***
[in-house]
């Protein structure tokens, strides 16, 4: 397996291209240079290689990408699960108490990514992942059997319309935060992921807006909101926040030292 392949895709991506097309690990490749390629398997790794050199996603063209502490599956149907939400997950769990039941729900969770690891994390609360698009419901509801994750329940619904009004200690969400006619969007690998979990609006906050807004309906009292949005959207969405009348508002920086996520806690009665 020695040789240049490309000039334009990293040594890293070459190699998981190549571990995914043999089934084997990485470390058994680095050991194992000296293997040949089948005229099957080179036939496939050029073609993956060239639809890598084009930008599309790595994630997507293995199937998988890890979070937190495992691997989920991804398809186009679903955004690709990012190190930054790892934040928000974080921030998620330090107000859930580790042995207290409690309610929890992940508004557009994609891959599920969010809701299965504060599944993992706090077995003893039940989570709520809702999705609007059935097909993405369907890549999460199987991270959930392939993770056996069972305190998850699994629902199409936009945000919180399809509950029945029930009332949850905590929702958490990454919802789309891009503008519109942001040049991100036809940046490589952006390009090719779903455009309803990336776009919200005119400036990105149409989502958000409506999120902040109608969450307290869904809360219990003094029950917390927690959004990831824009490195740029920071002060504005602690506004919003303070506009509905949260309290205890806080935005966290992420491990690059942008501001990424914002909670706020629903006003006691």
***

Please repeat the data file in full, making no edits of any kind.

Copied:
[in-house]
């Protein structure tokens, strides 16, 4: 397996291209240079290689990408699960108490990514992942059997319309935060992921807006909101926040030292 392949895709991506097309690990490749390629398997790794050199996603063209502490599956149907939400997950769990039941729900969770690891994390609360698009419901509801994750329940619904009004200690969400006619969007690998979990609006906050807004309906009292949005959207969405009348508002920086996520806690009665 020695040789240049490309000039334009990293040594890293070459190699998981190549571990995914043999089934084997990485470390058994680095050991194992000296293997040949089948005229099957080179036939496939050029073609993956060239639809890598084009930008599309790595994630997507293995199937998988890890979070937190495992691997989920991804398809186009679903955004690709990012190190930054790892934040928000974080921030998620330090107000859930580790042995207290409690309610929890992940508004557009994609891959599920969010809701299965504060599944993992706090077995003893039940989570709520809702999705609007059935097909993405369907890549999460199987991270959930392939993770056996069972305190998850699994629902199409936009945000919180399809509950029945029930009332949850905590929702958490990454919802789309891009503008519109942001040049991100036809940046490589952006390009090719779903455009309803990336776009919200005119400036990105149409989502958000409506999120902040109608969450307290869904809360219990003094029950917390927690959004990831824009490195740029920071002060504005602690506004919003303070506009509905949260309290205890806080935005966290992420491990690059942008501001990424914002909670706020629903006003006691």